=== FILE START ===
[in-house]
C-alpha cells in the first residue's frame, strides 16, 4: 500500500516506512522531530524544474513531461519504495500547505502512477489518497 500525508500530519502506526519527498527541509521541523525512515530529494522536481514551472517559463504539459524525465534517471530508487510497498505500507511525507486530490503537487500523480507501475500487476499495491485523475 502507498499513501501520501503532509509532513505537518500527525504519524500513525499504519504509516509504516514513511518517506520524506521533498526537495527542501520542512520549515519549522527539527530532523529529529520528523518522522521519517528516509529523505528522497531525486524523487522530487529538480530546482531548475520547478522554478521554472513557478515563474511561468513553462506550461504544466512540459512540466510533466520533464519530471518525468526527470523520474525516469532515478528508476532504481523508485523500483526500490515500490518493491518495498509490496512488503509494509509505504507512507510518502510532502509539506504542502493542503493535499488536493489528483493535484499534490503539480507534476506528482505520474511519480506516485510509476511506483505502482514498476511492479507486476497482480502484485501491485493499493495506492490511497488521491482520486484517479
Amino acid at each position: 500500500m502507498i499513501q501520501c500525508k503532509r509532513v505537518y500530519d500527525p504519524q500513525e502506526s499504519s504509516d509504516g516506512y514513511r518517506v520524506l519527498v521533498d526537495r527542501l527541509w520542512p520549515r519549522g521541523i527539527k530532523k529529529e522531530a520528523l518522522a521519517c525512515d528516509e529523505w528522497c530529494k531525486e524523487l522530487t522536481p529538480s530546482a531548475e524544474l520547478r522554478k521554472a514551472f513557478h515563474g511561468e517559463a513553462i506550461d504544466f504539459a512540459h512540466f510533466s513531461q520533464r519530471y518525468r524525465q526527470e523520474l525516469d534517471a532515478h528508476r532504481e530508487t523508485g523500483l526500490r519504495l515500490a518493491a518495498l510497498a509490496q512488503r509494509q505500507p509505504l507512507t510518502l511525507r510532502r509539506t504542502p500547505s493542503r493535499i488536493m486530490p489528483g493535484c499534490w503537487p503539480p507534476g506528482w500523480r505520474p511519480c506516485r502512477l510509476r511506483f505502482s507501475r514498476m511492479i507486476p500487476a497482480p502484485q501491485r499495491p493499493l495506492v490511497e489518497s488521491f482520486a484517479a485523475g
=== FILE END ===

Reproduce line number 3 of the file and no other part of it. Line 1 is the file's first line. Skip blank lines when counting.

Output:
Amino acid at each position: 500500500m502507498i499513501q501520501c500525508k503532509r509532513v505537518y500530519d500527525p504519524q500513525e502506526s499504519s504509516d509504516g516506512y514513511r518517506v520524506l519527498v521533498d526537495r527542501l527541509w520542512p520549515r519549522g521541523i527539527k530532523k529529529e522531530a520528523l518522522a521519517c525512515d528516509e529523505w528522497c530529494k531525486e524523487l522530487t522536481p529538480s530546482a531548475e524544474l520547478r522554478k521554472a514551472f513557478h515563474g511561468e517559463a513553462i506550461d504544466f504539459a512540459h512540466f510533466s513531461q520533464r519530471y518525468r524525465q526527470e523520474l525516469d534517471a532515478h528508476r532504481e530508487t523508485g523500483l526500490r519504495l515500490a518493491a518495498l510497498a509490496q512488503r509494509q505500507p509505504l507512507t510518502l511525507r510532502r509539506t504542502p500547505s493542503r493535499i488536493m486530490p489528483g493535484c499534490w503537487p503539480p507534476g506528482w500523480r505520474p511519480c506516485r502512477l510509476r511506483f505502482s507501475r514498476m511492479i507486476p500487476a497482480p502484485q501491485r499495491p493499493l495506492v490511497e489518497s488521491f482520486a484517479a485523475g